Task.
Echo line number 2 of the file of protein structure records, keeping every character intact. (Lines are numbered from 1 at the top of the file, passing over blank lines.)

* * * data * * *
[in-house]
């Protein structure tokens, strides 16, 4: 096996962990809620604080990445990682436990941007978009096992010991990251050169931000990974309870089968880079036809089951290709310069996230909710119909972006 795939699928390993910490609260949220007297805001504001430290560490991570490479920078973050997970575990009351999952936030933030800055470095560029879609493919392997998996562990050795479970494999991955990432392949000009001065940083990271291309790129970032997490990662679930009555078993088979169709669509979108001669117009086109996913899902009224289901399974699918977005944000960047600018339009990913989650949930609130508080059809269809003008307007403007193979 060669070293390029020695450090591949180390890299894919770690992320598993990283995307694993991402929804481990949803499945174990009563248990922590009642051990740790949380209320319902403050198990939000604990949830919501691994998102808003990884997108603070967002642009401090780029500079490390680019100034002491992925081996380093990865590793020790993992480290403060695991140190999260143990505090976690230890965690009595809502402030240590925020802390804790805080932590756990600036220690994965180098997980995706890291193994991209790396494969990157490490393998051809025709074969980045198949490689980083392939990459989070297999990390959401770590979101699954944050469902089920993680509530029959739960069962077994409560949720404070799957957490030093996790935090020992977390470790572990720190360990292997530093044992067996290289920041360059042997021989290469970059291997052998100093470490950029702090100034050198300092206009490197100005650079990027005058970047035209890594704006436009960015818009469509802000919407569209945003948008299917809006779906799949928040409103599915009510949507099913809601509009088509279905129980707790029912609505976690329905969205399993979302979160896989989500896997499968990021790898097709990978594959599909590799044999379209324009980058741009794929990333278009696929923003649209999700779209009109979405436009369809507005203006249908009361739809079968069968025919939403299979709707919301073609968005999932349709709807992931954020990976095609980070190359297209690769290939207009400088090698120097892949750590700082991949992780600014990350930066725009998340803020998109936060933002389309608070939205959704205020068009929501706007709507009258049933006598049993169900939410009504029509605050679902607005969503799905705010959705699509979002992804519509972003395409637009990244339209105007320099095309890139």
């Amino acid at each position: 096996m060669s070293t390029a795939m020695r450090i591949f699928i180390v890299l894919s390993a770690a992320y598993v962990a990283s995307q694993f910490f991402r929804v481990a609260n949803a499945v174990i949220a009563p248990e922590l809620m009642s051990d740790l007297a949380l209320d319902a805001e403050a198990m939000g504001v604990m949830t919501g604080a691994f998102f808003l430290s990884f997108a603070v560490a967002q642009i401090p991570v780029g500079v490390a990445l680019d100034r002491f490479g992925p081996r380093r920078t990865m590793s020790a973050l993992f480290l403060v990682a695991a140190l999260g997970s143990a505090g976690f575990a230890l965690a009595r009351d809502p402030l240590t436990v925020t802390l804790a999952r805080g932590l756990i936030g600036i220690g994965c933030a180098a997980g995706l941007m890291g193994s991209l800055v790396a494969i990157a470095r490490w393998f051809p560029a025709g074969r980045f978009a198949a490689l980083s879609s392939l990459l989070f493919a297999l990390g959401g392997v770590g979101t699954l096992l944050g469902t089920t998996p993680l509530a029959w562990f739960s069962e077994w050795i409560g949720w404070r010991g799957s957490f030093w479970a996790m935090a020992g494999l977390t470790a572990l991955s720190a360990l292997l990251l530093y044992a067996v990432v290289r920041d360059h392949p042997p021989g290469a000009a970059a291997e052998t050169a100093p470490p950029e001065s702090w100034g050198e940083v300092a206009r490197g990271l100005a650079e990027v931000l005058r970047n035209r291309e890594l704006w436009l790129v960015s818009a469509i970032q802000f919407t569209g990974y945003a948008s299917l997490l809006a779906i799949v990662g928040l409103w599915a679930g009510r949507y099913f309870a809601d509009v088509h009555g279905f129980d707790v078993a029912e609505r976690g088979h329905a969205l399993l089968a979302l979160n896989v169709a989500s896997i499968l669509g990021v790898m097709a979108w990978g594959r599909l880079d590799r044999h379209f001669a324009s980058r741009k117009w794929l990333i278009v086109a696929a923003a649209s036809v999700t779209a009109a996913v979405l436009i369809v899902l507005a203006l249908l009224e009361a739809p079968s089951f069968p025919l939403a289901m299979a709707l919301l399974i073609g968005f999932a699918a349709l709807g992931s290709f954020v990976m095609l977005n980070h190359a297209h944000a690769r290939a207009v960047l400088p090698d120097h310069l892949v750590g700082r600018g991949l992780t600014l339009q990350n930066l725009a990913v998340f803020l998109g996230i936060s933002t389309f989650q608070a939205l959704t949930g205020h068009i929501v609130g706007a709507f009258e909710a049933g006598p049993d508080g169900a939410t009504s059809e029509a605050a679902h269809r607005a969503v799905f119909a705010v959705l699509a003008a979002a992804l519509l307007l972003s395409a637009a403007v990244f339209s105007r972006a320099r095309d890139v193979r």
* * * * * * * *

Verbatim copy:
């Protein structure tokens, strides 16, 4: 096996962990809620604080990445990682436990941007978009096992010991990251050169931000990974309870089968880079036809089951290709310069996230909710119909972006 795939699928390993910490609260949220007297805001504001430290560490991570490479920078973050997970575990009351999952936030933030800055470095560029879609493919392997998996562990050795479970494999991955990432392949000009001065940083990271291309790129970032997490990662679930009555078993088979169709669509979108001669117009086109996913899902009224289901399974699918977005944000960047600018339009990913989650949930609130508080059809269809003008307007403007193979 060669070293390029020695450090591949180390890299894919770690992320598993990283995307694993991402929804481990949803499945174990009563248990922590009642051990740790949380209320319902403050198990939000604990949830919501691994998102808003990884997108603070967002642009401090780029500079490390680019100034002491992925081996380093990865590793020790993992480290403060695991140190999260143990505090976690230890965690009595809502402030240590925020802390804790805080932590756990600036220690994965180098997980995706890291193994991209790396494969990157490490393998051809025709074969980045198949490689980083392939990459989070297999990390959401770590979101699954944050469902089920993680509530029959739960069962077994409560949720404070799957957490030093996790935090020992977390470790572990720190360990292997530093044992067996290289920041360059042997021989290469970059291997052998100093470490950029702090100034050198300092206009490197100005650079990027005058970047035209890594704006436009960015818009469509802000919407569209945003948008299917809006779906799949928040409103599915009510949507099913809601509009088509279905129980707790029912609505976690329905969205399993979302979160896989989500896997499968990021790898097709990978594959599909590799044999379209324009980058741009794929990333278009696929923003649209999700779209009109979405436009369809507005203006249908009361739809079968069968025919939403299979709707919301073609968005999932349709709807992931954020990976095609980070190359297209690769290939207009400088090698120097892949750590700082991949992780600014990350930066725009998340803020998109936060933002389309608070939205959704205020068009929501706007709507009258049933006598049993169900939410009504029509605050679902607005969503799905705010959705699509979002992804519509972003395409637009990244339209105007320099095309890139």